Then the struggle of real life and that of being an American began to weigh on me. In late May with the death of George Floyd, a fellow Houstonian, I began to recognize the importance of the moment, the importance to stand up against racism. I was encouraged to see the growing acceptance of the Black Lives Matter movement by more white Americans. It was exciting to think that perhaps this time, things could change for the better in regards to racial equality. For me it was a recognition that the work of the 1960’s Civil Rights Movement simply hadn’t come to a conclusion and that this was the continuation of that great struggle for needed change and understanding.

I had remembered from my earlier listening that Bernstein’s Songfest dealt strongly with racial injustice, especially with the fifth movement that includes the two poems I, Too, Sing America by Langston Hughes and Okay “Negroes” by June Jordan. While researching on the website of Bernstein’s publisher Boosey & Hawkes, I happened to notice that there was a two-piano version of the work. This new bit of information leapt off the computer screen at me as it seemed to offer the chance to perform the work in Corona times. I also recognized that my colleague, the Puerto Rican soprano Meechot Marrero, who I had shared a Radio Orchestra Berlin Bernstein Gala with the season prior, and who is a star soprano of the Deutsche Oper Berlin, had recently suggested that she has been wanting to sing Julia de Burgos from Songfest. That’s where the stars aligned and the idea sprung to life! Two pianists, 6 singers, myself as artistic director, this was the type of small ensemble that could perform in the midst of Germany’s social distancing regulations.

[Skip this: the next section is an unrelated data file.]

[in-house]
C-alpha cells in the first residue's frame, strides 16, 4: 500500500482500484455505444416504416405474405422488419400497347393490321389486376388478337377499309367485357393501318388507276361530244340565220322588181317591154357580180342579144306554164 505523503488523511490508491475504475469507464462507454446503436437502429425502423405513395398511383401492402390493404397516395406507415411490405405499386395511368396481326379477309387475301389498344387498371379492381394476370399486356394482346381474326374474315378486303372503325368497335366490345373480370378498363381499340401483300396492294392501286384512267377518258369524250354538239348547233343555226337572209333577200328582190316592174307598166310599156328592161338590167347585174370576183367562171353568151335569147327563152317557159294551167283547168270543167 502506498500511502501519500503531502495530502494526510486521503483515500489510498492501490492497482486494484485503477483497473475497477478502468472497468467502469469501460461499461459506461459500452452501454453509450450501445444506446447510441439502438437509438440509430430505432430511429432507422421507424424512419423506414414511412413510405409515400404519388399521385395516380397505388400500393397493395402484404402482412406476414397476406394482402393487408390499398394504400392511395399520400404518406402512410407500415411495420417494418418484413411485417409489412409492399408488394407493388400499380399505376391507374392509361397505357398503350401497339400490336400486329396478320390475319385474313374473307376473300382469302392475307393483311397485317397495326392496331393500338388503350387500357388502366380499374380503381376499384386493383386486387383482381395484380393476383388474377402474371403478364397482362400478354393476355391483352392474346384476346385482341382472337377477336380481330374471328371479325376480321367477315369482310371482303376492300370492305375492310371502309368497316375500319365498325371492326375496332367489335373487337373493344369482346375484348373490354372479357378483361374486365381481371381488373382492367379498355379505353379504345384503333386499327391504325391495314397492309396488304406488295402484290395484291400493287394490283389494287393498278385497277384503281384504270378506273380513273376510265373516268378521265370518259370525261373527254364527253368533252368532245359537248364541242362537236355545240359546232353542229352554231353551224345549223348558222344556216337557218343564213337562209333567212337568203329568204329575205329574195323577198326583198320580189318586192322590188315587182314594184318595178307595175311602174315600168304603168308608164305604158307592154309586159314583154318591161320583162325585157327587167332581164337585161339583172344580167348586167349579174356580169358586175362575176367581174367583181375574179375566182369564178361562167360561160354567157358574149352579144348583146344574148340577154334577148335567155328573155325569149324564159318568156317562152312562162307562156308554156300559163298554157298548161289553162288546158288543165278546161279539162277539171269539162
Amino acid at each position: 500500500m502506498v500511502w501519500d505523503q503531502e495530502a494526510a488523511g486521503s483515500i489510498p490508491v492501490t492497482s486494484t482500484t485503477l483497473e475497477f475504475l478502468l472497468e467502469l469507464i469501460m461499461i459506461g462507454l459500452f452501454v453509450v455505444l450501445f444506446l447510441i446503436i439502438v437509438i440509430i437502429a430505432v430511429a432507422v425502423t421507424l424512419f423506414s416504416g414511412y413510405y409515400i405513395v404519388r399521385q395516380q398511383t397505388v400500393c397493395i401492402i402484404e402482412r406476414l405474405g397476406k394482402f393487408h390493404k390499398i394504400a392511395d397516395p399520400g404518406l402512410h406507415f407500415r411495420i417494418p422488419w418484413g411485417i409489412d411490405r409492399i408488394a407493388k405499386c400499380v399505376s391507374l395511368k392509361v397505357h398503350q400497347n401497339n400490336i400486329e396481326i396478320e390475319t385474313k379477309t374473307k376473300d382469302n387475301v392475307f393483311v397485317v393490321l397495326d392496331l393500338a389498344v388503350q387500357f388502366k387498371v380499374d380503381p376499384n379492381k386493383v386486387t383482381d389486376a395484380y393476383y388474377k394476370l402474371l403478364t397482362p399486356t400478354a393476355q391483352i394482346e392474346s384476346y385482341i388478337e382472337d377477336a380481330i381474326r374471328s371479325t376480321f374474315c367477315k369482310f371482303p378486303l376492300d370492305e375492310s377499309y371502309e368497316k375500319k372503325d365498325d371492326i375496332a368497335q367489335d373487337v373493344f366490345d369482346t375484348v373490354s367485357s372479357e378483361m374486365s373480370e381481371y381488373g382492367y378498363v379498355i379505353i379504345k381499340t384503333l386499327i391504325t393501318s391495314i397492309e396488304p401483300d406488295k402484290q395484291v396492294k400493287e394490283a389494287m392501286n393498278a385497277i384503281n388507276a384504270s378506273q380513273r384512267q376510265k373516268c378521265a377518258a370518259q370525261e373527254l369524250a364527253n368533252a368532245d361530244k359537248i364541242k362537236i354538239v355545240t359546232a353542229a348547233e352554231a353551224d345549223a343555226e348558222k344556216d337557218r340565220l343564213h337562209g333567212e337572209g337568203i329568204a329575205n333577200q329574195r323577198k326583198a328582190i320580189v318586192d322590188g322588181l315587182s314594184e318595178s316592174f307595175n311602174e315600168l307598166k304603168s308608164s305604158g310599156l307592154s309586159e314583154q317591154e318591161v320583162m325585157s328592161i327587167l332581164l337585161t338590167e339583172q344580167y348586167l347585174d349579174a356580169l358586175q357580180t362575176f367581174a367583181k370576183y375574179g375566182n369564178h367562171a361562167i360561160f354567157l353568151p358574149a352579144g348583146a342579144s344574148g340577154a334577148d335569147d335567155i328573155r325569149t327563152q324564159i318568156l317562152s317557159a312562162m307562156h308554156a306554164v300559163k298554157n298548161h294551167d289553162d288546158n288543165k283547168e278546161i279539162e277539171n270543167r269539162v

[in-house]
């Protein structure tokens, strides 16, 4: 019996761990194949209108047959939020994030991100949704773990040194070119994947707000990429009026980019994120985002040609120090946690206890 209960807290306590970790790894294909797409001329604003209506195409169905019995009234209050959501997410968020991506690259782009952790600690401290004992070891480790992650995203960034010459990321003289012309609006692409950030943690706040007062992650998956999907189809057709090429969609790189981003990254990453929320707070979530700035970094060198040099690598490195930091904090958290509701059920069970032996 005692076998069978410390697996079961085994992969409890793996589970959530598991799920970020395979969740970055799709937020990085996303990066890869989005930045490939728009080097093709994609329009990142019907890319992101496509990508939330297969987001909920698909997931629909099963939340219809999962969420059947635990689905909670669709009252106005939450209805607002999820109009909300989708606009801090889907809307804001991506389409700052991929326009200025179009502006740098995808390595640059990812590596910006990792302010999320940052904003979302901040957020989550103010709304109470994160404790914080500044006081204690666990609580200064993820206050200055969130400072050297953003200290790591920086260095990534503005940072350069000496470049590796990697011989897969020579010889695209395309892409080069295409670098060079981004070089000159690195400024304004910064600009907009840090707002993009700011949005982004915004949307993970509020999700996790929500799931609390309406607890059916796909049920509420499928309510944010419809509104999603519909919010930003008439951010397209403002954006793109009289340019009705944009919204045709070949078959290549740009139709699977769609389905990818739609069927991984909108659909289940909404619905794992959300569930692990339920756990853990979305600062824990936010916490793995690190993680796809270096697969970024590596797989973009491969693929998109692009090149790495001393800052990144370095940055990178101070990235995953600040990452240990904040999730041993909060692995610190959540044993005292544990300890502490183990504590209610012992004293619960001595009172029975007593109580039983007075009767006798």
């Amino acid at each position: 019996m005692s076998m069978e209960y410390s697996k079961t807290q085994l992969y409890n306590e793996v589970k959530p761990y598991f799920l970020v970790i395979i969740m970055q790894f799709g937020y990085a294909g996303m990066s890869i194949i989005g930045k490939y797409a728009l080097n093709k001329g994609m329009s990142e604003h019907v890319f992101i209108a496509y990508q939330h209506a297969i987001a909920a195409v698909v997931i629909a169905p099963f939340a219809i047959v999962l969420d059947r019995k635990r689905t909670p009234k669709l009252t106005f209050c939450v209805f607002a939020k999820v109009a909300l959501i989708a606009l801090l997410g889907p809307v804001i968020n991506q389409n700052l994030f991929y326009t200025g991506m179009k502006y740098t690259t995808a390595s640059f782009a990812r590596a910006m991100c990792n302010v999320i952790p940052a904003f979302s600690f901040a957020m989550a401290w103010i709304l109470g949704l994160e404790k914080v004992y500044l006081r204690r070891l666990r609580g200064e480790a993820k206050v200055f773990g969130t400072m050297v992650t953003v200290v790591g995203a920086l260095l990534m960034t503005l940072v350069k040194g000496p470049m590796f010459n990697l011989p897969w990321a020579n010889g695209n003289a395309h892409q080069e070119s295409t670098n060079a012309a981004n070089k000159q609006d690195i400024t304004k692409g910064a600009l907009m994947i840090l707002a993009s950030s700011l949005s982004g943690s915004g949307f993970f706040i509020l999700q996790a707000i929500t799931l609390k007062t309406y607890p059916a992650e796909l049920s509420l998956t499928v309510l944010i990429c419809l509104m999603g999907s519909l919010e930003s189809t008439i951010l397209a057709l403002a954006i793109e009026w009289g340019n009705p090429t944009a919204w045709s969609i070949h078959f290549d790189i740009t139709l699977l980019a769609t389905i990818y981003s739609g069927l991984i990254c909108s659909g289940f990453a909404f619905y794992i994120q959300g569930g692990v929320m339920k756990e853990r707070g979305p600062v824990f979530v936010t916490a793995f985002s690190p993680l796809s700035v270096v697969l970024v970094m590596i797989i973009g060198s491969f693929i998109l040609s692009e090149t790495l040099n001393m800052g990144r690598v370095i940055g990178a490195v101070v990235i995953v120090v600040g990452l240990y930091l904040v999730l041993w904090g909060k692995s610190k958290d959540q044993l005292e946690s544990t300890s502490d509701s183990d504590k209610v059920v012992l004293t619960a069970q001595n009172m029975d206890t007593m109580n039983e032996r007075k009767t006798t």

Here in Berlin we have an extensive community of world-class singers, many of whom are friends from engagements together over the years. Thankfully we have developed good friendships and when I began discussing the casting with Tim Ribchester, our pianist and lead coach, we decided to reach out to our best contacts. We were very happy to learn that in this special Coronavirus period, without guarantee of payment, everyone was excited to jump on board and for most it would be their first performance since March.

Bernstein’s Songfest is a modern and fresh work for today. Our first performance, socially distanced, will take place in Berlin’s Theater im Delphi on September 21, 2020. The performance will begin with a simple poetry reading in German and English. My hope is that this timely work, full of such great music will help bring people together in this incredibly difficult period. Stay tuned for further American music initiatives here in the coming months!

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Garrett Keast is a Berlin — based conductor, recognized for his vast repertoire experience, and particularly for his exceptional focus on American repertoire.